The hold-relax technique begins with a passive prepositioning of the limb to the first point tension is perceived in the target muscle group. The limb is held at that point for about 5 seconds. At this point contraction of the target muscle should take place utilising a 5/10 force against a partner or an inflexible object. The athlete then holds or resists the movement (if working with a partner) so that isometric muscle action occurs. This is held for around 7 seconds. The athlete then relaxes and a passive stretch is performed and held for 30 seconds. This process is repeated 3-5 times. After each round is completed there should be a greater range of motion observed.
The contract-relax technique begins with a passive prepositioning of the limb to the point first tension is perceived in the target muscle group. The limb is held at that point for about 5 seconds. At this point contraction of the target muscle should take place utilising a 5/10 force from a partner or an inflexible band or strap. This is so that a concentric muscle action through the full range of motion occurs. The athlete then relaxes and a passive stretch is performed and held for 30 seconds. This process is repeated 3-5 times. After each round is completed there should be a greater range of motion observed.
Hold-Relax With Antagonist Contraction
The hold-relax with antagonist contraction technique is identical to hold-relax in the first two phases. However, the third phase is where the technique differs. During the third phase, a concentric action of the antagonist (opposite muscle) is used in addition to the passive stretch. This is to facilitate specific spinal reflexes involved with regulation of the muscles length and tension. Following the isometric hold, the athlete contracts the opposing muscle, thereby moving further into the new range of motion. The athlete then relaxes and a passive stretch is performed and held for 30 seconds. This process is repeated 3-5 times. After each round is completed there should be a greater range of motion observed.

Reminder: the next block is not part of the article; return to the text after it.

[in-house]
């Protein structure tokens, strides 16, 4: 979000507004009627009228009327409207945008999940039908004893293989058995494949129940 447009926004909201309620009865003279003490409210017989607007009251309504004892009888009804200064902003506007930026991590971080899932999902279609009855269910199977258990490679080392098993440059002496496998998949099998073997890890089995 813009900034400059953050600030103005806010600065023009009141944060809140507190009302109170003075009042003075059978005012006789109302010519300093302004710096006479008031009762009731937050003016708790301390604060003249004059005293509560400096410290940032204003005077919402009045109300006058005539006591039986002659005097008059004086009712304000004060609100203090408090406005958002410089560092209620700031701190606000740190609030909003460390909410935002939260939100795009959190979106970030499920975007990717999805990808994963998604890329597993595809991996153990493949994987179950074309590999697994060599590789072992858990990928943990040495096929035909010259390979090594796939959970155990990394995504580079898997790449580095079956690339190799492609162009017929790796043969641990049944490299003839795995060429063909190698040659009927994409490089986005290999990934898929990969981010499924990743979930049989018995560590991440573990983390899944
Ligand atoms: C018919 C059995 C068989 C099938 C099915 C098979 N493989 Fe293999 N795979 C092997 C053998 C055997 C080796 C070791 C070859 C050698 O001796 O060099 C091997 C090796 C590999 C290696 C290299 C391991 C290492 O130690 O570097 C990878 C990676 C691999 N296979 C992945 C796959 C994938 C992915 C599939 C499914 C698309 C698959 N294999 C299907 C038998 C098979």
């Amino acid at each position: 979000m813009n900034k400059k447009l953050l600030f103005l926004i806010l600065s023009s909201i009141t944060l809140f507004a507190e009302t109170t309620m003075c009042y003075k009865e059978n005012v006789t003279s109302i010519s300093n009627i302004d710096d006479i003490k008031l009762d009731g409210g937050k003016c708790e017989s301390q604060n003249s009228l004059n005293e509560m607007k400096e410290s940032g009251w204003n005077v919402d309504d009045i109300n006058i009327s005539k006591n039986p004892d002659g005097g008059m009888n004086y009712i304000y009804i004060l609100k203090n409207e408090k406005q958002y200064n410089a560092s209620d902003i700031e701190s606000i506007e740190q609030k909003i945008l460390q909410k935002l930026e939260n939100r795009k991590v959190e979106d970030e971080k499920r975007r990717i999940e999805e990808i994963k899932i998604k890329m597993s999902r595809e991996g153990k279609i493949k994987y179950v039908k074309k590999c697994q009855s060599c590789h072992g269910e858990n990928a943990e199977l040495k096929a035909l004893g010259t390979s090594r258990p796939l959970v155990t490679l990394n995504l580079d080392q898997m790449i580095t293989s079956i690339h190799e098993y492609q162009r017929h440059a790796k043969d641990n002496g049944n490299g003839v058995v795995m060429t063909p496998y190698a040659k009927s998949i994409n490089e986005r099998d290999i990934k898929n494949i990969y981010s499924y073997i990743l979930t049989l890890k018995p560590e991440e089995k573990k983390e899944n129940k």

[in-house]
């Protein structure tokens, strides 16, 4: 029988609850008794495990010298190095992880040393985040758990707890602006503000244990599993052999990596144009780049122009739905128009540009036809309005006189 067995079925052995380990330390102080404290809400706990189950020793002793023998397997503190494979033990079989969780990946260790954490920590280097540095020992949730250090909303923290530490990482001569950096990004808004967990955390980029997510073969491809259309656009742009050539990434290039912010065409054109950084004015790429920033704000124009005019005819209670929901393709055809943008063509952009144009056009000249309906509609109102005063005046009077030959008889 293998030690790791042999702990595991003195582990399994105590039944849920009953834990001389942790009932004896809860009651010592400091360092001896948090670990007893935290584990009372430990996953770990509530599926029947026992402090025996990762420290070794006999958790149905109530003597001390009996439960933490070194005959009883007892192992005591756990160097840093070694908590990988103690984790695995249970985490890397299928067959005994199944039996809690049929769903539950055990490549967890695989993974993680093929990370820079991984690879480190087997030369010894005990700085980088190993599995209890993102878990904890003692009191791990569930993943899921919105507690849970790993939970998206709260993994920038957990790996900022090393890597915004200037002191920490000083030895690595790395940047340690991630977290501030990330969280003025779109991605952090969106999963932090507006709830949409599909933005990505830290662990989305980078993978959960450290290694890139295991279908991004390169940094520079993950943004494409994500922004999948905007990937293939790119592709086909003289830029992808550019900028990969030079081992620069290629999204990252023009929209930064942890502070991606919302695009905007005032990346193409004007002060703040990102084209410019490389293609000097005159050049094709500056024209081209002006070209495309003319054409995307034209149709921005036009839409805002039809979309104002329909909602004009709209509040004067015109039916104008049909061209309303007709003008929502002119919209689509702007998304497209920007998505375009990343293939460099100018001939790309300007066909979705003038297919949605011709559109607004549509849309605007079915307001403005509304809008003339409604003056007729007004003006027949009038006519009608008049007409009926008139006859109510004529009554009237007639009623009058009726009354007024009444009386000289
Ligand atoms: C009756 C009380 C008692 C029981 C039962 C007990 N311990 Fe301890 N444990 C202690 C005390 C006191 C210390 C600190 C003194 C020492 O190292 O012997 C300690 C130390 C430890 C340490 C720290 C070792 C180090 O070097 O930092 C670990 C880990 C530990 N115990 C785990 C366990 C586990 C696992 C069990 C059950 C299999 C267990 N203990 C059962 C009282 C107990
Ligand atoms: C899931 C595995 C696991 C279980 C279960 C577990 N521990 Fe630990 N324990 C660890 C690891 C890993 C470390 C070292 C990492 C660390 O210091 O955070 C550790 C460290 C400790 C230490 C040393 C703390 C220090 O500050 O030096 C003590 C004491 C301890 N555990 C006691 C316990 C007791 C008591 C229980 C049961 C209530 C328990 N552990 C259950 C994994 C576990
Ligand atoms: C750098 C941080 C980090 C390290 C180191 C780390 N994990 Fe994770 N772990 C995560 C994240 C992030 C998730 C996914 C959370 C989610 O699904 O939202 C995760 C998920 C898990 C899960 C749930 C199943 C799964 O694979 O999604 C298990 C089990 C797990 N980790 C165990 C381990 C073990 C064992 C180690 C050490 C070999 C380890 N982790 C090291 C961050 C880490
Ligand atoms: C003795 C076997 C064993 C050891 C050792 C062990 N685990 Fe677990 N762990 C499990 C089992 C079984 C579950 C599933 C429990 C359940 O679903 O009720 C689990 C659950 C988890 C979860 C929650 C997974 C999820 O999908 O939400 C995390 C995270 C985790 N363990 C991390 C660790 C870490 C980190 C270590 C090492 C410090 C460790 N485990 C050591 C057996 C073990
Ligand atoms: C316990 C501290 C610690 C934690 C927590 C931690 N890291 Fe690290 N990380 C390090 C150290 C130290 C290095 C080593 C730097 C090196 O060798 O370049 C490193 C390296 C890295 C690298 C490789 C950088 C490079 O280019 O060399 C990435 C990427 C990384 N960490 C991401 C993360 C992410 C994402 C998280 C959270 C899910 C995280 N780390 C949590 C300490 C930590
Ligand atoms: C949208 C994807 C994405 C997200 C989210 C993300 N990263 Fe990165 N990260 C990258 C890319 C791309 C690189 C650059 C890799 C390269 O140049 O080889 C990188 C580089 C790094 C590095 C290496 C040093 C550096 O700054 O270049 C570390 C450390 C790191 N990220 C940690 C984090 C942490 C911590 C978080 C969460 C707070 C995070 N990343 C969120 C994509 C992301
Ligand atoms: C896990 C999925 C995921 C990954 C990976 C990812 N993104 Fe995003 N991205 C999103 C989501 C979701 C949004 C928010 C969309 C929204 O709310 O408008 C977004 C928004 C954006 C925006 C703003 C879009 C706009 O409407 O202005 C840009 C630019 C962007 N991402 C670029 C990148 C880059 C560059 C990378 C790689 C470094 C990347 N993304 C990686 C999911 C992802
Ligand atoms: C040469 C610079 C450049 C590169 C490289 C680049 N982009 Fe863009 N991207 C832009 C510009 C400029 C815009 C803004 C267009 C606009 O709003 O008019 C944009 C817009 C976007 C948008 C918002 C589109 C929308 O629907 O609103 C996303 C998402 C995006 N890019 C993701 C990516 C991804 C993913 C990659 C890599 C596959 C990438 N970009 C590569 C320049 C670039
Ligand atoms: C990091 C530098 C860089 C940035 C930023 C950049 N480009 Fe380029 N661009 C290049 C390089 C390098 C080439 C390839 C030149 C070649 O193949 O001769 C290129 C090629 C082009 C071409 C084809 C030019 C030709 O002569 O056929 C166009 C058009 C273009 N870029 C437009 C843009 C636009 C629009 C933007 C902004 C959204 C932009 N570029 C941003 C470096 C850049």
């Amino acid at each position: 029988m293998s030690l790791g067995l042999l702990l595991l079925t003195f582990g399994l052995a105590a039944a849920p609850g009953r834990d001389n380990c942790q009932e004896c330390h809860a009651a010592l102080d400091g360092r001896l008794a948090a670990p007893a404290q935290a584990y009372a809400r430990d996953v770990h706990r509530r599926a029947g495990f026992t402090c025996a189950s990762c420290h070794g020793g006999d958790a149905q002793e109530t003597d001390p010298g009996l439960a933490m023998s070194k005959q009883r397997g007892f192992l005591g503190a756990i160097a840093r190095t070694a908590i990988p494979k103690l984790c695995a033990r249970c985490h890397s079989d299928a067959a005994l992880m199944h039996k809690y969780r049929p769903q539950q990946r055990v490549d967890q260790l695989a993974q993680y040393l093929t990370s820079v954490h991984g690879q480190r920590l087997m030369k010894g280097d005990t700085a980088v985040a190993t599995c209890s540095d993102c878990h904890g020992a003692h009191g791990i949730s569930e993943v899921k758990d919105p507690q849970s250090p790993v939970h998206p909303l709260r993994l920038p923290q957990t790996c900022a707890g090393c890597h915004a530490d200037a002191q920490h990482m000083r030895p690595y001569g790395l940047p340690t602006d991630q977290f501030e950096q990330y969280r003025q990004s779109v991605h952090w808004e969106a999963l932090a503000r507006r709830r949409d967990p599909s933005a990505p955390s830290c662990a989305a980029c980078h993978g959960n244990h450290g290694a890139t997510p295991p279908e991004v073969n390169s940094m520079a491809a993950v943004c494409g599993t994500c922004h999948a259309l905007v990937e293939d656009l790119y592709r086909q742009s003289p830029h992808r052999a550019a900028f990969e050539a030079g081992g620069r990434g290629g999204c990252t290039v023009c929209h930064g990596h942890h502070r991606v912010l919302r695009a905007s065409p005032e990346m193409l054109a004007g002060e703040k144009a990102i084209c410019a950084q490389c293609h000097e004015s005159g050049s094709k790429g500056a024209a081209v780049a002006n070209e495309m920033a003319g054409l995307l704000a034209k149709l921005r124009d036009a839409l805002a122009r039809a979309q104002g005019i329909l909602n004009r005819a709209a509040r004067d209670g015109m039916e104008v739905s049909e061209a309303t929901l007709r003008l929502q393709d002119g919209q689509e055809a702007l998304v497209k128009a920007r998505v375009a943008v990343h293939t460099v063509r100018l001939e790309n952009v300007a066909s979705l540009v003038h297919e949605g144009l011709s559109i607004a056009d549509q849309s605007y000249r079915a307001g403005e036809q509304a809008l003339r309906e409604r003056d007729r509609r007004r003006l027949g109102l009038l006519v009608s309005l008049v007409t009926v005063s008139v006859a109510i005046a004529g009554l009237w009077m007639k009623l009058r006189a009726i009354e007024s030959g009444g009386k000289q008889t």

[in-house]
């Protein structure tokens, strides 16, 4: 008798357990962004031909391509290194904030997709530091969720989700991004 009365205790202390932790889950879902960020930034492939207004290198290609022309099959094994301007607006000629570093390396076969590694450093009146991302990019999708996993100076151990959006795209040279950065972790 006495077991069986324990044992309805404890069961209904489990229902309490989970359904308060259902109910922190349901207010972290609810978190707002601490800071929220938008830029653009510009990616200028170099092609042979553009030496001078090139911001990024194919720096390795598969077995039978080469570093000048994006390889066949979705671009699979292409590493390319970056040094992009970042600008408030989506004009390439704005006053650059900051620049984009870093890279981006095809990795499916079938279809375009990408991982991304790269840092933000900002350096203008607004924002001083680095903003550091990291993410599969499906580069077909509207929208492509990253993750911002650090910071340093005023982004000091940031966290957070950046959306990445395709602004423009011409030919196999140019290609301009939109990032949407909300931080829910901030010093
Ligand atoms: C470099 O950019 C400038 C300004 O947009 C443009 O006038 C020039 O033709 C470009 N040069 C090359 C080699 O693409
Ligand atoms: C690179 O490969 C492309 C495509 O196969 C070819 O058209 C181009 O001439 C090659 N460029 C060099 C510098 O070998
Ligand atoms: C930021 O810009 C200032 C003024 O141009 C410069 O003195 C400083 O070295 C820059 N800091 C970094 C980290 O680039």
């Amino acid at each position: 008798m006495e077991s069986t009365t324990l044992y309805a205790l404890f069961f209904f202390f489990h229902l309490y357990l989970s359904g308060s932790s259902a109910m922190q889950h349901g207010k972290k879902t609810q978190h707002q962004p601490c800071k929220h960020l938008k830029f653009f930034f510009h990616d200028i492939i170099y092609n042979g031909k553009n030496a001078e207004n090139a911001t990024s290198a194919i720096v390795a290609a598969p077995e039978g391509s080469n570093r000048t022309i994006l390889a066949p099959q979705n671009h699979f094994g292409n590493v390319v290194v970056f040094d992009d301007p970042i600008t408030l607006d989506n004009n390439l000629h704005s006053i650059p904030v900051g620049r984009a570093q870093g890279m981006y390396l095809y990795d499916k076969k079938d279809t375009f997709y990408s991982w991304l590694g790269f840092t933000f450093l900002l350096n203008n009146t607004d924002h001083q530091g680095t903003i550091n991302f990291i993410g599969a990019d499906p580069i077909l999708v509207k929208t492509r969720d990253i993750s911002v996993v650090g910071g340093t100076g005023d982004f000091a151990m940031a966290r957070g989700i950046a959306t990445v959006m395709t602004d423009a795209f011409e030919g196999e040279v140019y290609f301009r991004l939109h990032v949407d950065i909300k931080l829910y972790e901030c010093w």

The hold-relax with antagonist contraction is the most effective PNF stretching technique due to facilitation via both reciprocal and autogenic inhibition.
Take home points…
Warming up can provide benefits that are known to enhance performance. A warm-up should be geared towards the particular sport or activity an athlete is training for. It should also use an appropriated structure, ensuring that the athlete is completely prepared for the sport or activity. Effective warm-up planning can ensure that the activities prepare for the upcoming session but don’t induce undue fatigue. Additionally, the warm-up should be planned so that the activities contribute both to workout goals but also development in the medium and long term.
Optimal flexibility for performance varies from sport to sport and is closely related to the types of movements a person is required to perform. The concept of mobility may be more appropriate than flexibility as it focuses on active movement through the required ROM. For athletes that need to increase flexibility PNF techniques will allow for an effective increase in ROM. These techniques should be a key part of an extended training programme. Strength and conditioning professionals should consider each athlete’s unique combination of joint structure, age, sex and sports requirements when recommending flexibility protocols.